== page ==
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Going Full Force!

dallara-montreal-rear

Racing a real car is completely different from racing a car in a simulation is something every real race car driver will tell you if you ask them. Sure there are many similarities as well, though fear and gforces aren’t one of them.

After recently acquiring myself a Direct Drive steering wheel and feeling the sheer power go through the wheel I asked myself “Is this how hard it is to turn a wheel of a real race car?”. Of course the internet is a great way to start a search and I quickly found an article about
how hard it is to drive an Indycar.

I configured my wheel settings to produce the same forces through my wheel and gave it a spin. Having lots of experience in lengthly running simulation race cars the first couple of sessions lasted less than 10 laps before feeling sore in the arms 🙂 . I used to be making fun of people who use gloves with their simulators, but after the first 2 sessions I quickly looked up a pair of old motorcycle gloves not to get any blisters!

simsteering2

Beside the strength required to get the car through a corner (yes, the last corner of Long Beach is pretty darn heavy!), the load you can feel build up when having elevation changes at the track is amazing. There is another new mental aspect to racing with a wheel configured at this strenght; the fear of hitting the wall!!!.

Imagine screens walking over your desks when you go through a bumpy section of the track… ouch, but the steering wheel going for a spin after you run into the wall can be quite painful… How quickly I adapted to letting go of the wheel shortly before slamming into the wall after having a sore thumb for a couple of days 🙂 .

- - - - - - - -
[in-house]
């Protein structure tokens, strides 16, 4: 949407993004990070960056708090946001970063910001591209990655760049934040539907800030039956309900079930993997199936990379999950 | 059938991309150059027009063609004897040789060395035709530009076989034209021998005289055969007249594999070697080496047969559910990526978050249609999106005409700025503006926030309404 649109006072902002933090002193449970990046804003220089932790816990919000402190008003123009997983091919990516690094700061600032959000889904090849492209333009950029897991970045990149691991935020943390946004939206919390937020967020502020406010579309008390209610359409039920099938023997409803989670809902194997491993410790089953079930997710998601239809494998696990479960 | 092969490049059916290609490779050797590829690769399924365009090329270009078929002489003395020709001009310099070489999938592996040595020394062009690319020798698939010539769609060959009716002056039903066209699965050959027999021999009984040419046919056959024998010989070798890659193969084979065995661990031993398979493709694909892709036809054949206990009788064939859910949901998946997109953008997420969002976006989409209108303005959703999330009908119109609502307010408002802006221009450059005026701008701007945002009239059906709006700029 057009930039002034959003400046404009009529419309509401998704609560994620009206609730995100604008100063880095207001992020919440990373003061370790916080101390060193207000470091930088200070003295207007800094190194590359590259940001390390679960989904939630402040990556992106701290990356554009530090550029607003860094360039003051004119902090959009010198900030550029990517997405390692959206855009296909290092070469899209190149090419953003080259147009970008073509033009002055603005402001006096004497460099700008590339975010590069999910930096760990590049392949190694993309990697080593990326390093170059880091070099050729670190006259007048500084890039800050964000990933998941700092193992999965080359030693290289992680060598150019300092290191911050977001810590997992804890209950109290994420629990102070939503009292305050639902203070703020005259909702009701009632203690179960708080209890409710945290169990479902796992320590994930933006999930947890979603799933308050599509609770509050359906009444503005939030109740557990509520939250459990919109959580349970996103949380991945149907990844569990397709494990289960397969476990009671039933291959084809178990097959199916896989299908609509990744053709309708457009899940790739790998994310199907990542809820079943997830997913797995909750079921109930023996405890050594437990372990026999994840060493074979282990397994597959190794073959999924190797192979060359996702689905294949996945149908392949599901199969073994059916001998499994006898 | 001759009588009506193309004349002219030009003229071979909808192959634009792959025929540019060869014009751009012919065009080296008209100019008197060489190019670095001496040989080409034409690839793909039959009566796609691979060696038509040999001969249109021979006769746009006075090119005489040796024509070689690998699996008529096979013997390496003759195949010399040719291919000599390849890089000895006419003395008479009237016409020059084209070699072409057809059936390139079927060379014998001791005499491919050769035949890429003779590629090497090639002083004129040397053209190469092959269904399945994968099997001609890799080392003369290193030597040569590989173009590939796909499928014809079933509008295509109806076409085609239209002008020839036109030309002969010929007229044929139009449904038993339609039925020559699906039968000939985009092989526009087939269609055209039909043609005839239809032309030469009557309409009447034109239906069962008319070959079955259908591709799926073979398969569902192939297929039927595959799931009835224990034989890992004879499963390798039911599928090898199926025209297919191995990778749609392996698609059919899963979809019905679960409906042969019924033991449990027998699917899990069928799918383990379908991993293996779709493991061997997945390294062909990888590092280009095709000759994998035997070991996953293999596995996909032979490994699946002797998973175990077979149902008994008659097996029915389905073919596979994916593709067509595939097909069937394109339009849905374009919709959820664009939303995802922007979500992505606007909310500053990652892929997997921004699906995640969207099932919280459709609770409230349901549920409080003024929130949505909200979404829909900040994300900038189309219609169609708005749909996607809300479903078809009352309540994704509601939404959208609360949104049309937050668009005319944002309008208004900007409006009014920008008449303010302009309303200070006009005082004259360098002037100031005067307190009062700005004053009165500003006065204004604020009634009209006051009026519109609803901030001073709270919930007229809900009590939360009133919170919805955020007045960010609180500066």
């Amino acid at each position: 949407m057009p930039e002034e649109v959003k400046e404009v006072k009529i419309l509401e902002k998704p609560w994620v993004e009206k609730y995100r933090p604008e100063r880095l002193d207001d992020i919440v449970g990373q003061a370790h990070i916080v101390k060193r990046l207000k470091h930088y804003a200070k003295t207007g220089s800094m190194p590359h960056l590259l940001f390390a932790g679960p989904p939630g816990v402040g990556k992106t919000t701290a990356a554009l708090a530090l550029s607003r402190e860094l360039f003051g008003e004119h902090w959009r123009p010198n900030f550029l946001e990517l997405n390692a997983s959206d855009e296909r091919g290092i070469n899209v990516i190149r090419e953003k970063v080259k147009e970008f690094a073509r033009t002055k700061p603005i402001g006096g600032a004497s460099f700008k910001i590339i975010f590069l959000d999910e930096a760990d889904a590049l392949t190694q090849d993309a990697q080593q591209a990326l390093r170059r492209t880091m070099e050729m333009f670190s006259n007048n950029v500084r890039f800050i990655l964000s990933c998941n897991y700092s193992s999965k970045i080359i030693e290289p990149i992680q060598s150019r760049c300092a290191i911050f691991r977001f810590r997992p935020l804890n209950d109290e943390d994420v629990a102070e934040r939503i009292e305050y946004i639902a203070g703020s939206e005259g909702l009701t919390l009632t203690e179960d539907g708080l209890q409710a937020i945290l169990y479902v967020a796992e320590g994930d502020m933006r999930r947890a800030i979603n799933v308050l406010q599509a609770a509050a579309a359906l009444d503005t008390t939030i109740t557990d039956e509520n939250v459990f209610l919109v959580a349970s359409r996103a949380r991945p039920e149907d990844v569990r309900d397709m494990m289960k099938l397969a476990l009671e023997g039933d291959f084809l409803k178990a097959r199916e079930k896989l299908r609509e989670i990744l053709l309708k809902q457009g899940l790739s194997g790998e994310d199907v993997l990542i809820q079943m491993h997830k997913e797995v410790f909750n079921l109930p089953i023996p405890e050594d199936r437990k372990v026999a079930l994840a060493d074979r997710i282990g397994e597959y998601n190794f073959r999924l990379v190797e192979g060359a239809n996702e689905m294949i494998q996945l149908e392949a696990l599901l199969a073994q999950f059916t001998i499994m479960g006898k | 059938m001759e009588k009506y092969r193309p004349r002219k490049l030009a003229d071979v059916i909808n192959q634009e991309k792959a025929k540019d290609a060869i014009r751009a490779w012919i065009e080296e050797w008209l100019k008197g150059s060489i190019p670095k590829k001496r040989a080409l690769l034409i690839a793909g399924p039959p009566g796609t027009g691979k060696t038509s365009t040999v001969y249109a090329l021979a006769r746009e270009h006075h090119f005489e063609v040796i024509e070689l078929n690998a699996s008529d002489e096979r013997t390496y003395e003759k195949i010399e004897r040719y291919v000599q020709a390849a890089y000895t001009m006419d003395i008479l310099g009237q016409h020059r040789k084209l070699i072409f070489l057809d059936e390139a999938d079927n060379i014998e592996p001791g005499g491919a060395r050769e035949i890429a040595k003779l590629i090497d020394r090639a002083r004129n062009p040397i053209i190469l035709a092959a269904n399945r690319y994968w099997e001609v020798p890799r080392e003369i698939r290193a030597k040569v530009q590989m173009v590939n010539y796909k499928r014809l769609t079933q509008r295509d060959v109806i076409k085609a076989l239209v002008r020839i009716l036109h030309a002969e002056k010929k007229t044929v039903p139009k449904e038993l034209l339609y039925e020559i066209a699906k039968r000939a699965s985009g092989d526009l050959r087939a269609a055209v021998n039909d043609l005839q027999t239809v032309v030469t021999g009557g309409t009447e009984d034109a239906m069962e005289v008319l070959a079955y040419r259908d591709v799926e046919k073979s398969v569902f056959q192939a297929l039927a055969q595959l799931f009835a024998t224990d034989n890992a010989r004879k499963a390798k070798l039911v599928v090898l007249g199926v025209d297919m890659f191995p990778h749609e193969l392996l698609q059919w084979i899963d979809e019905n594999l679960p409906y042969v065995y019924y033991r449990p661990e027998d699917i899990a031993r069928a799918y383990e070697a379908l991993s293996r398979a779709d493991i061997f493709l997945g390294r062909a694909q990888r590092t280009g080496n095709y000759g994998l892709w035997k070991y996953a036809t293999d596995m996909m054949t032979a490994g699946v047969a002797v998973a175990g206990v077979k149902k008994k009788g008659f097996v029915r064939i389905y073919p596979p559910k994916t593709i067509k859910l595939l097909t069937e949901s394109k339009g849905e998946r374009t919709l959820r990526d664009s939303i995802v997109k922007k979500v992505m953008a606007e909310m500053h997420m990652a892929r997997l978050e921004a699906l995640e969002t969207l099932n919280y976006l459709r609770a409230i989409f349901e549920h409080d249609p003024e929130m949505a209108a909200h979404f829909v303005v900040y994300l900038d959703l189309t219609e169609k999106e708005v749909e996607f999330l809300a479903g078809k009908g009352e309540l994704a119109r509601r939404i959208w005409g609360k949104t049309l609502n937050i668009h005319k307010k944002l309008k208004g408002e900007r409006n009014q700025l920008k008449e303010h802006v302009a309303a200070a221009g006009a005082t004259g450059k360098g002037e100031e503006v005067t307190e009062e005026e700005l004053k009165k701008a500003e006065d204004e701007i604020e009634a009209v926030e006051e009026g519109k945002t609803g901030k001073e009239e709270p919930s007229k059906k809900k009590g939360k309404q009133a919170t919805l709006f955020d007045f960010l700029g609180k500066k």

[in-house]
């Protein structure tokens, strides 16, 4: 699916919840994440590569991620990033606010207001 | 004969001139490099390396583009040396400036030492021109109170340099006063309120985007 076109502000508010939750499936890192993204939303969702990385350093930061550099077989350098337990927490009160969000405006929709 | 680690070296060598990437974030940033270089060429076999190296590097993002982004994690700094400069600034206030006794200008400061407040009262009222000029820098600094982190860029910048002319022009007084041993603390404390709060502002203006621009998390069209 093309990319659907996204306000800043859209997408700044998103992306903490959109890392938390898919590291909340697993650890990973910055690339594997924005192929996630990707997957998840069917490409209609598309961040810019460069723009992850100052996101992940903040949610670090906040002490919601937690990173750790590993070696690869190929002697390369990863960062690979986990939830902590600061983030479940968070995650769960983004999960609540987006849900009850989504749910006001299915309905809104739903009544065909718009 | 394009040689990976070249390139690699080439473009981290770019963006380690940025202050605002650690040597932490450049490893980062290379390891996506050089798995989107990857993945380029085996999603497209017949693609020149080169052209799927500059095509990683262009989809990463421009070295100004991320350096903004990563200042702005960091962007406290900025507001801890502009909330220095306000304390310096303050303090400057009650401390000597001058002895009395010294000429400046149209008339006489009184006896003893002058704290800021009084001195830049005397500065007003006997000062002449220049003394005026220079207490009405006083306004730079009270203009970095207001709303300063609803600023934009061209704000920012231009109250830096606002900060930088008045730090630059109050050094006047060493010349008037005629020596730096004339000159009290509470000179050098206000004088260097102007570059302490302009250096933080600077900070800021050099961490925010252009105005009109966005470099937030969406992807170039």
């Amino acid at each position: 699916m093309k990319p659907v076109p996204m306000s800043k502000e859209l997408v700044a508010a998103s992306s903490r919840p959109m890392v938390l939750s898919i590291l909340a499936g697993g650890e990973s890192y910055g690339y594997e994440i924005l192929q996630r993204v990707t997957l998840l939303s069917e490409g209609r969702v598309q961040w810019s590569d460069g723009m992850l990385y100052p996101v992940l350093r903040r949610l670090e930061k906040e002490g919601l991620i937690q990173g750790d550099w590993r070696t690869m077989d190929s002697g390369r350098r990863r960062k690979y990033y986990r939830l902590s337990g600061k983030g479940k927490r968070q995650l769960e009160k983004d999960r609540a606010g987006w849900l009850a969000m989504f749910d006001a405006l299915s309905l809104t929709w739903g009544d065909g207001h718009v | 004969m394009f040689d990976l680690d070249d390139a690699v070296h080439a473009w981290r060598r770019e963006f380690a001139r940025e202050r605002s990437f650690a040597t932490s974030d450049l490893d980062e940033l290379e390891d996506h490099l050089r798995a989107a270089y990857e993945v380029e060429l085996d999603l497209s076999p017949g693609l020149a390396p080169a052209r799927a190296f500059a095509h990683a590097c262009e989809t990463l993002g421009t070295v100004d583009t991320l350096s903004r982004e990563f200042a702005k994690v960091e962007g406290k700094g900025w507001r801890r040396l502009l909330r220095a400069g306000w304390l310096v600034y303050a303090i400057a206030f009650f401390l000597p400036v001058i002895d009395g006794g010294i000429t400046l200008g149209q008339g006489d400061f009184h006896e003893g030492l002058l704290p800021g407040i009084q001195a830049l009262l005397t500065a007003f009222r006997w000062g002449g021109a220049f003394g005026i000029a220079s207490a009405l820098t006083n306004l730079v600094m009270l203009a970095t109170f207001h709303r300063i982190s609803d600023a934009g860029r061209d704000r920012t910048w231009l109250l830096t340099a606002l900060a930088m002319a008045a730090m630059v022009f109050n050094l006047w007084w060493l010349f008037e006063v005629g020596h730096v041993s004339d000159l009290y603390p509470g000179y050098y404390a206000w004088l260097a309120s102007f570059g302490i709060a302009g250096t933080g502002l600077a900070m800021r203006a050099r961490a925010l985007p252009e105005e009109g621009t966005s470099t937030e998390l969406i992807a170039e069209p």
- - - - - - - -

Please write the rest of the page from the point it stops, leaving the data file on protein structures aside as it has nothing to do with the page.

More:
How hard would it be to race with settings like these. A 45 minute race at Montreal was a good place to give it a go as there was many slow corner with only 2 corners that would produce well over 50nm’s of torque.

dallara-montreal-2wheels

8 laps (10 minutes) into the race I checked how long I still had to go, since well… I wasn’t prepared to give up and fought myself into a rithem. The fear of hitting the wall remained, but the growing confidence in the car brought me closer and closer to the wall. When the tank was empty after 30 minutes I pitted for 15 minutes of fuel and some fresh tires. At that point I was repositioning my hands at the hairpin helping me to keep the corner tight. I was still putting in great lap times although starting to make tiny errors, possibly due to fatigue.

I finished the race and quickly hit the escape button to prevent people from running into me after the race finished (sometimes a habit in the league I run in). I felt the servo motor was pretty hot after 45 minutes. I was soaked myself since lap 5 and needed a drink. The glass was a little heavier then before and the day after my muscles still kept me aware I raced for 45 minutes at an easy to steer track.

dallara-montreal-wall

Next up is finding out what the operating temperature limits of my servo motor are, since I would love to race again with these immersive settings if I don’t put my servo at risk!

Cheers!
Rudy

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